Oil Tumbles After U.S. Crude Stockpiles Climb Most on Record

  • Crude inventories rose 14.4 million barrels last week: EIA
  • Imports increased to highest level since September 2012

Is OPEC's Credibility Crumbling?

Oil tumbled as a record increase in U.S. crude stockpiles heightens the pressure on OPEC to reduce production.

Crude inventories rose 14.4 million barrels last week, the biggest gain in data going back to 1982, according to the Energy Information Administration. A 2 million barrel increase was forecast by analysts surveyed by Bloomberg. Imports surged 28 percent to the highest in four years. Prices were down before the report’s release on record OPEC output last month, which is complicating the group’s effort to stabilize prices.

Oil is continuing its retreat triggered by the failure last week of the Organization of Petroleum Exporting Countries to agree on the member quotas required to implement an output deal reached in Algiers in September. While Goldman Sachs Group Inc. sees little chance of an agreement at an official meeting of the group on Nov. 30, Bank of America Merrill Lynch and OPEC’s head remain confident of a deal.

"Market conditions have deteriorated and we’re back at $45," said Chris Kettenmann, chief energy strategist at Macro Risk Advisors LLC in New York. "This report increases the pressure on core OPEC members to come to an agreement on cuts by the time they meet on Nov. 30."

West Texas Intermediate for December delivery dropped $1.33, or 2.9 percent, to settle at $45.34 a barrel on the New York Mercantile Exchange. It’s the lowest close since Sept. 27. Total volume traded was about 15 percent above the 100-day average at 2:44 p.m.

Brent for January settlement slipped $1.28, or 2.7 percent, to $46.86 a barrel on the London-based ICE Futures Europe exchange. It’s the lowest close since Sept. 27. The global benchmark crude ended the session at a 93 cent premium to January WTI.

Volatility Advances

Oil market volatility, as measured by the CBOE Crude Oil Volatility Index, has climbed over the past week as futures moved lower. The index rose as high as 45.51 Wednesday, the highest since Sept. 27.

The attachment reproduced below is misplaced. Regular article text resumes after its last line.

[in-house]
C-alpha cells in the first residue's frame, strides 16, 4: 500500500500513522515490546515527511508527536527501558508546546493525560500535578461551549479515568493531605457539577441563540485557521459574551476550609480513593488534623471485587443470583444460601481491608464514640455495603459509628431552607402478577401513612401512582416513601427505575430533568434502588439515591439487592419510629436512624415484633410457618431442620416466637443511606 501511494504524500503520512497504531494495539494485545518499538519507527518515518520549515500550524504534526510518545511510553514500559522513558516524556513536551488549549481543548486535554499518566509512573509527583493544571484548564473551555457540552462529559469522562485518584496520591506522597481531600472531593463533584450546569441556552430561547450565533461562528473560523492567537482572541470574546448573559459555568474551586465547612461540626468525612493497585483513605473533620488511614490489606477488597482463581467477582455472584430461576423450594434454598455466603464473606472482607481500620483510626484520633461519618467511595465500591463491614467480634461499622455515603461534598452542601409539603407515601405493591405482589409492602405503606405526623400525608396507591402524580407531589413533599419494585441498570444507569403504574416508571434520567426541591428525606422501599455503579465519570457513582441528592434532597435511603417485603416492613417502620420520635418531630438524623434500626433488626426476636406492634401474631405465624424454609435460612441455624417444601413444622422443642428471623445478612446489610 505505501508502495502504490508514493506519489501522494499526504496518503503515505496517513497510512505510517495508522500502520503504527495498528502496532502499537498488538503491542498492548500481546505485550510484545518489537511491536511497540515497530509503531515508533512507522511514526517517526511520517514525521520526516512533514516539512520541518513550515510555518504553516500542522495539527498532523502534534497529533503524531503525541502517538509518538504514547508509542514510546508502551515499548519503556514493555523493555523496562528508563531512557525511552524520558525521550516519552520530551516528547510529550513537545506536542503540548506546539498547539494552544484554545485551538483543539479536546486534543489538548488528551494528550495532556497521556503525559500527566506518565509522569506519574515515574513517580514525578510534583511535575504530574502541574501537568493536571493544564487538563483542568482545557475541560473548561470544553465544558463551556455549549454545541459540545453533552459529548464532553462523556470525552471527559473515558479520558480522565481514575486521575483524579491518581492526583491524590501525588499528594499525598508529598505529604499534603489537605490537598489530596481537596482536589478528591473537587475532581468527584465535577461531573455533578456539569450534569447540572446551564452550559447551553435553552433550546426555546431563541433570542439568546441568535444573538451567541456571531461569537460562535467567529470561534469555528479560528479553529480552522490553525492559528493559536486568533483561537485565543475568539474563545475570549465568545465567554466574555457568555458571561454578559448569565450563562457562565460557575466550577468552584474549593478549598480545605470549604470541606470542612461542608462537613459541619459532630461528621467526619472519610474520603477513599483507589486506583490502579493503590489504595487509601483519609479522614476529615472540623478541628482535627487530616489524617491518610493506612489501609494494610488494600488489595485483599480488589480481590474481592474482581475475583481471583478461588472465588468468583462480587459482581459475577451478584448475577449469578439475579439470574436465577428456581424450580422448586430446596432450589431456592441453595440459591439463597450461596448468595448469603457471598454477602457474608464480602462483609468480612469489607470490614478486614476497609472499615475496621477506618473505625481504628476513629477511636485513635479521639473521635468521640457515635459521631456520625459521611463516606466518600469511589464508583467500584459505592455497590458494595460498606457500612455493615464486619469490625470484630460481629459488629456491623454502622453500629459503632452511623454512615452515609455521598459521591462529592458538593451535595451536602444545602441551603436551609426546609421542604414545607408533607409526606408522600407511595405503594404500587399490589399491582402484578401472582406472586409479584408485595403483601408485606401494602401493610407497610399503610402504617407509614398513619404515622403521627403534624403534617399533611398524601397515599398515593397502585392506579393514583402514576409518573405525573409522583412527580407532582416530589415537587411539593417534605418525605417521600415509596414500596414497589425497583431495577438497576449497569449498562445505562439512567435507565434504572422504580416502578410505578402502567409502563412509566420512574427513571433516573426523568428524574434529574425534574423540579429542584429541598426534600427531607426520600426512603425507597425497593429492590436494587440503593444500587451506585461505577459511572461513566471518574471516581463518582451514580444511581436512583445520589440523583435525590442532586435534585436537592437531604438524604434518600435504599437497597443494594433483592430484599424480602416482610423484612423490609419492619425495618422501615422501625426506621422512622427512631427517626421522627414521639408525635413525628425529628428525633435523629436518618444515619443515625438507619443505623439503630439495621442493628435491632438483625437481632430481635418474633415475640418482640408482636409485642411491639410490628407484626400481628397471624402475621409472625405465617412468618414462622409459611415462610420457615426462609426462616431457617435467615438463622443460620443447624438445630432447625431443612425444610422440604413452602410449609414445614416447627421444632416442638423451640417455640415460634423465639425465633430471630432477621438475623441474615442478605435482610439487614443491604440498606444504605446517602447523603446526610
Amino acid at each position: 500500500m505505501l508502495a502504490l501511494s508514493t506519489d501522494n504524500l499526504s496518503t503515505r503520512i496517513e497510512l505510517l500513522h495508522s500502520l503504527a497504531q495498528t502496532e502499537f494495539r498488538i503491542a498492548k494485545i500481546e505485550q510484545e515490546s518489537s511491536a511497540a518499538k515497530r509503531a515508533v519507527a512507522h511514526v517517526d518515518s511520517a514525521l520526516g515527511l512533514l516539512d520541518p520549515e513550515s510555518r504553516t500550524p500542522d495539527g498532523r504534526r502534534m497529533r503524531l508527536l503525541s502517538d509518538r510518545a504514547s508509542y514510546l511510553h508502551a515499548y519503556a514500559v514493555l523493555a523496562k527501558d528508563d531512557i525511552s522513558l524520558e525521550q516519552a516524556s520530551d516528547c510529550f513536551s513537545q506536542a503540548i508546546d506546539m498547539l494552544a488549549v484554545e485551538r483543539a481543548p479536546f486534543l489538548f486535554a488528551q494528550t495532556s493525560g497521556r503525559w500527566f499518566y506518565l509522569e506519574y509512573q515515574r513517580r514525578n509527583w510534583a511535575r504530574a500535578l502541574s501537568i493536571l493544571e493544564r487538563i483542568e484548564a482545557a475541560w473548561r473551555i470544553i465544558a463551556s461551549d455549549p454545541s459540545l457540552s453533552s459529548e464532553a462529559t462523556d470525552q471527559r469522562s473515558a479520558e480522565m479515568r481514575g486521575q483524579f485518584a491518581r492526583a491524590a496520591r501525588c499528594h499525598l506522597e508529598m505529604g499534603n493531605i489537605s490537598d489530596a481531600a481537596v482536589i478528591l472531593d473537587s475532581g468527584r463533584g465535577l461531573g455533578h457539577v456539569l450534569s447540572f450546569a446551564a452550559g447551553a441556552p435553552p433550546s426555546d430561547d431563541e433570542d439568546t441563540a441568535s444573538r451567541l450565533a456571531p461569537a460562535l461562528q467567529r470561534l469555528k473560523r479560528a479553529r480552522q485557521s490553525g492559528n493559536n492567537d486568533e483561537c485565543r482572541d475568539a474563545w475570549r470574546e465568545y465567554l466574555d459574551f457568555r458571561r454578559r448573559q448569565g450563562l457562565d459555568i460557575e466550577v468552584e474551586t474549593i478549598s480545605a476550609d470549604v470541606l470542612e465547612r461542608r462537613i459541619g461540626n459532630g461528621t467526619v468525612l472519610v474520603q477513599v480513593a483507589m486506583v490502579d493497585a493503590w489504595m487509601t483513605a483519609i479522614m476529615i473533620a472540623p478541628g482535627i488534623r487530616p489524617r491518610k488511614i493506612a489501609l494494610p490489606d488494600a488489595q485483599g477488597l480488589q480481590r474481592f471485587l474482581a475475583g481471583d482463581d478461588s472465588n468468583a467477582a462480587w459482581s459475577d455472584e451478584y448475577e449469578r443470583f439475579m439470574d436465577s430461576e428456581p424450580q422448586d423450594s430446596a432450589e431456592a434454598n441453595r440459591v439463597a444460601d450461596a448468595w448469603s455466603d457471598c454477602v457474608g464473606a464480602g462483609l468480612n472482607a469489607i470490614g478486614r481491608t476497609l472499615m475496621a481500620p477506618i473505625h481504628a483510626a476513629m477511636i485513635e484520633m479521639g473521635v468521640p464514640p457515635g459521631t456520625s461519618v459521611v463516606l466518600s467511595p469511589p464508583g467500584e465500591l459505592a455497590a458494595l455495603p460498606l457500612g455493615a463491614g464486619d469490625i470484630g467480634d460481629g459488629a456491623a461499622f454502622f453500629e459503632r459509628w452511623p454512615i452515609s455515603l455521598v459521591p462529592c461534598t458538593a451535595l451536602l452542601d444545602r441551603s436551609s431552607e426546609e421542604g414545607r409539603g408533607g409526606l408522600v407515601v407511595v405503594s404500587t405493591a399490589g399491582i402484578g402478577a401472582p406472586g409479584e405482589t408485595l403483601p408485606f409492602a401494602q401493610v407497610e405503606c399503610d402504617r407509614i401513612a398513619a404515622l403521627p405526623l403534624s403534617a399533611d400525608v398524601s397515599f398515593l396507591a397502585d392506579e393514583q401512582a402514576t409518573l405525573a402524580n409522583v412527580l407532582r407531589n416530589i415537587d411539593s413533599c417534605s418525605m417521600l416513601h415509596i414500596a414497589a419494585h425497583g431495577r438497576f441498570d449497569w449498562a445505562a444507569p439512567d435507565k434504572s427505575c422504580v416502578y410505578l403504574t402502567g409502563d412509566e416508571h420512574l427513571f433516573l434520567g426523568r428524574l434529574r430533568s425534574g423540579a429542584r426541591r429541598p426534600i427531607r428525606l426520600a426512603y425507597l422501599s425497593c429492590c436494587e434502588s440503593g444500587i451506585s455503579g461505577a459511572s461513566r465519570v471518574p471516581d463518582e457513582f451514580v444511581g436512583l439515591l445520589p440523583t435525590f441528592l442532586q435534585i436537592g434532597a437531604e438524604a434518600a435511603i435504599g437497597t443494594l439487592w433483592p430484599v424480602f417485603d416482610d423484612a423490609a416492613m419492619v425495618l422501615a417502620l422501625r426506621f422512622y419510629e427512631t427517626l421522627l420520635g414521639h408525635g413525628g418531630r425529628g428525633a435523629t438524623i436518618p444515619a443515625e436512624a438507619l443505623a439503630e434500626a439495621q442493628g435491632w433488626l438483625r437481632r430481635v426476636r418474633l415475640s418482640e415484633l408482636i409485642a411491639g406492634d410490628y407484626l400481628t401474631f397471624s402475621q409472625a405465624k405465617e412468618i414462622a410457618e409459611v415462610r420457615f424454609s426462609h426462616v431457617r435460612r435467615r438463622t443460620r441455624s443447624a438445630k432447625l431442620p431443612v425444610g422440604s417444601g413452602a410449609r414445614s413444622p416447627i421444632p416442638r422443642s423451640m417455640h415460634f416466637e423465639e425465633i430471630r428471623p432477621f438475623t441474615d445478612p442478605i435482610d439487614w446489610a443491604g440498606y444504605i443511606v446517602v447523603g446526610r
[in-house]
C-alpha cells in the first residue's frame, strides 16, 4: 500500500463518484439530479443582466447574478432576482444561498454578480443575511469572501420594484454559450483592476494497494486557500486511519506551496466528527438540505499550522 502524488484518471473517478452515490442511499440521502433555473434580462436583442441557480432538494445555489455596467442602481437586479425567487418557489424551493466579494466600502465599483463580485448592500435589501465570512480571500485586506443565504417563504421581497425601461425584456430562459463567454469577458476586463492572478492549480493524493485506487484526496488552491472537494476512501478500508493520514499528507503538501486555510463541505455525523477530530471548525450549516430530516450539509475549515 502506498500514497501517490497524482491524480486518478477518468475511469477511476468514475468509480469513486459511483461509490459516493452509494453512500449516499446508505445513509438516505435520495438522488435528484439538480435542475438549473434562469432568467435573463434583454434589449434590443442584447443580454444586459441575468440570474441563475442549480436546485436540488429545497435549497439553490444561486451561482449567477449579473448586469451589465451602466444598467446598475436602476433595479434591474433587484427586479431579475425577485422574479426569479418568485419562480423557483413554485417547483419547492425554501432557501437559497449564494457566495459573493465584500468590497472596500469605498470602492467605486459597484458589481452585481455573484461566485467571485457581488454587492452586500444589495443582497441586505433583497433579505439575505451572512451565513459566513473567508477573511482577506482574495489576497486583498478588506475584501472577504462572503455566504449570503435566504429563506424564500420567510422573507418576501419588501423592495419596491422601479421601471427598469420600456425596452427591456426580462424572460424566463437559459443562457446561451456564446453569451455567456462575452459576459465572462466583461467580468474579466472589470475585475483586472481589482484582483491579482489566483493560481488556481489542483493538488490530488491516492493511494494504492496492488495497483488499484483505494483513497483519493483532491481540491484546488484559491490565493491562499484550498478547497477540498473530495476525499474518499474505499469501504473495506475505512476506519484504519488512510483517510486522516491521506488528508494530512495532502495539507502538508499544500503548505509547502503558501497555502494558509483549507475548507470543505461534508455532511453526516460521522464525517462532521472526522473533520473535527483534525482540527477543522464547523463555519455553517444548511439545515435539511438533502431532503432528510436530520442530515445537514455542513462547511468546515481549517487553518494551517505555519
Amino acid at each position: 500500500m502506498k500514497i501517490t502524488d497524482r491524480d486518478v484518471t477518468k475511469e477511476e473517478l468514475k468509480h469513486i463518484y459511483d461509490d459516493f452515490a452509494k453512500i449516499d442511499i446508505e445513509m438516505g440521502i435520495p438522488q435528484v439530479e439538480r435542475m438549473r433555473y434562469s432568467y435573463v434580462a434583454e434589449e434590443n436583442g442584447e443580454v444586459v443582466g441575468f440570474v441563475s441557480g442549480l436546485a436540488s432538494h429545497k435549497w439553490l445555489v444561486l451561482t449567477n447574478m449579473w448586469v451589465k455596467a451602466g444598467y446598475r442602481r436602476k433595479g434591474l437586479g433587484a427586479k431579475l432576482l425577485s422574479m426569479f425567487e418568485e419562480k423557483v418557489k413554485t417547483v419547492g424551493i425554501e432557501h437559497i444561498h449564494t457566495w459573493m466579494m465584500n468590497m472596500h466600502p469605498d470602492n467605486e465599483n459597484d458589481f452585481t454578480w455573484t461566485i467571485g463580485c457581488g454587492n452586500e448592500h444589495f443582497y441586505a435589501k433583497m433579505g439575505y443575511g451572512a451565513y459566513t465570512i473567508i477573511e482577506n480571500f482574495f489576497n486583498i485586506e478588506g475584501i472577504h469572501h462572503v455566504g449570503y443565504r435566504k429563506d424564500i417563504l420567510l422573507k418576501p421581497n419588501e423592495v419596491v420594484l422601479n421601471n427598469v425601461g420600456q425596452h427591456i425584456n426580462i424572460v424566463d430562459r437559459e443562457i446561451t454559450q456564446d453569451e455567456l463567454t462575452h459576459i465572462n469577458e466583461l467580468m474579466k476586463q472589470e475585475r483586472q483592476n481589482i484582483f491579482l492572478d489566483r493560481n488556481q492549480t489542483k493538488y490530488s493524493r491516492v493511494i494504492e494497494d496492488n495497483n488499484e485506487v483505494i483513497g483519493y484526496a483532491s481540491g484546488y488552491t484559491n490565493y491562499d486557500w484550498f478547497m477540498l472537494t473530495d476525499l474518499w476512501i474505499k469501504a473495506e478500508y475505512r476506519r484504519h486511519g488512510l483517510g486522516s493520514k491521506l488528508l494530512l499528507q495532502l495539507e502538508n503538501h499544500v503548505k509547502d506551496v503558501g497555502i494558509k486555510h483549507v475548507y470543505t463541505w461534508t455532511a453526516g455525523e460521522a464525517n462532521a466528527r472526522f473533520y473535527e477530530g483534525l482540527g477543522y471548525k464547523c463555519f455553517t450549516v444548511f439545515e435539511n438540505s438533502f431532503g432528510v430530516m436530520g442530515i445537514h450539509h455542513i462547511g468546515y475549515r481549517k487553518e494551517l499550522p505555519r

"We’re right back at the price we saw before the OPEC meeting in September," said Rob Haworth, a senior investment strategist in Seattle at U.S. Bank Wealth Management, which oversees $133 billion of assets. "There’s been a lot of bullish speculation in the market and the news hasn’t supported it. We’re now going to test the bottom end of the recent range."

The gain left U.S. crude supplies at 482.6 million in the week ended Oct. 28, according to EIA data. Stockpiles are at the highest seasonal level in more than 20 years.

Surging Imports

Crude imports rose 28 percent to 9 million barrels a day last week, the highest since September 2012. Production increased 0.2 percent to 8.5 million barrels a day. Rigs targeting crude in the U.S. slipped by 2 to 441 last week, the first decline since June, according to Baker Hughes Inc.

"We could fall further but I don’t think it goes below $40," said Joe Bozoyan, an equity portfolio manager who focuses on energy at John Hancock in Boston. "If prices go lower we will see a reversal in the rig count, which would hurt U.S. production."

OPEC pumped a record 34.02 million barrels a day in October, up 170,000 barrels from September, according to a Bloomberg News survey of analysts, oil companies and ship-tracking data. 

The OPEC gain was lead by Libya, Nigeria and Iran -- granted special status after OPEC members reached their agreement in Algiers -- pumped an additional 400,000 barrels a day in October, the survey showed. Iraq, also demanding an exemption, added 50,000 barrels a day.

The S&P Oil & Gas Exploration and Production Select Industry index dropped as much as 3.6 percent to the lowest level in three months.

Oil-market news:

  • Colonial Pipeline Co. said it may resume service on its gasoline line at noon local time Saturday after an explosion and fire in Alabama sent futures surging.
  • Pioneer Natural Resources Co., the Texas shale driller targeting double-digit annual production gains for the rest of the decade, missed profit expectations as hedging losses aggravated the impact of low energy prices.
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